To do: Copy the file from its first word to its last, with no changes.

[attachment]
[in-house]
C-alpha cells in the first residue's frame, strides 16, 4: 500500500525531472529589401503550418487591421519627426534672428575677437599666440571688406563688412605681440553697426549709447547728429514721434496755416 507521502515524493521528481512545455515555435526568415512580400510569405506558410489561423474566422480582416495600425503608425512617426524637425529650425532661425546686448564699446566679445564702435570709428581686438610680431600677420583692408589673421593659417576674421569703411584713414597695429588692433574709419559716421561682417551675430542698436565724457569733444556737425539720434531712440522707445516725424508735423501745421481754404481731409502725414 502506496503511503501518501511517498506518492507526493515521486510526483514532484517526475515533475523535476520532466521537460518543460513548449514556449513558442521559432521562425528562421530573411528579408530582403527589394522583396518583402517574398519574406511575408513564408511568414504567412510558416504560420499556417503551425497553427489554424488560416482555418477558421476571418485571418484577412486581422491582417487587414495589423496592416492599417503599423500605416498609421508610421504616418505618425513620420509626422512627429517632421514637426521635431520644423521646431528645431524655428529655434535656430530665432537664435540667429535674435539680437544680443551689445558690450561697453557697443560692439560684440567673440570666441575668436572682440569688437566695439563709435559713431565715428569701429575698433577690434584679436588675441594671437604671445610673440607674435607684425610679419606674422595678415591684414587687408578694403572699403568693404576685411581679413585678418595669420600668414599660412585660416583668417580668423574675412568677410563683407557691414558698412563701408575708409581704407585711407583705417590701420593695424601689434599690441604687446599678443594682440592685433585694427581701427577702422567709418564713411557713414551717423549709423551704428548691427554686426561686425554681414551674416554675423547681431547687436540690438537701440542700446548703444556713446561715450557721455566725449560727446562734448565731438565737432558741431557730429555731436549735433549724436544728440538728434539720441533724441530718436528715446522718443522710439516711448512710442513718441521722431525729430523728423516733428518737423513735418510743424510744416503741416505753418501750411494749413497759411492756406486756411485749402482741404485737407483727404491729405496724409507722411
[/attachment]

[in-house]
C-alpha cells in the first residue's frame, strides 16, 4: 500500500525531472529589401503550418487591421519627426534672428575677437599666440571688406563688412605681440553697426549709447547728429514721434496755416 507521502515524493521528481512545455515555435526568415512580400510569405506558410489561423474566422480582416495600425503608425512617426524637425529650425532661425546686448564699446566679445564702435570709428581686438610680431600677420583692408589673421593659417576674421569703411584713414597695429588692433574709419559716421561682417551675430542698436565724457569733444556737425539720434531712440522707445516725424508735423501745421481754404481731409502725414 502506496503511503501518501511517498506518492507526493515521486510526483514532484517526475515533475523535476520532466521537460518543460513548449514556449513558442521559432521562425528562421530573411528579408530582403527589394522583396518583402517574398519574406511575408513564408511568414504567412510558416504560420499556417503551425497553427489554424488560416482555418477558421476571418485571418484577412486581422491582417487587414495589423496592416492599417503599423500605416498609421508610421504616418505618425513620420509626422512627429517632421514637426521635431520644423521646431528645431524655428529655434535656430530665432537664435540667429535674435539680437544680443551689445558690450561697453557697443560692439560684440567673440570666441575668436572682440569688437566695439563709435559713431565715428569701429575698433577690434584679436588675441594671437604671445610673440607674435607684425610679419606674422595678415591684414587687408578694403572699403568693404576685411581679413585678418595669420600668414599660412585660416583668417580668423574675412568677410563683407557691414558698412563701408575708409581704407585711407583705417590701420593695424601689434599690441604687446599678443594682440592685433585694427581701427577702422567709418564713411557713414551717423549709423551704428548691427554686426561686425554681414551674416554675423547681431547687436540690438537701440542700446548703444556713446561715450557721455566725449560727446562734448565731438565737432558741431557730429555731436549735433549724436544728440538728434539720441533724441530718436528715446522718443522710439516711448512710442513718441521722431525729430523728423516733428518737423513735418510743424510744416503741416505753418501750411494749413497759411492756406486756411485749402482741404485737407483727404491729405496724409507722411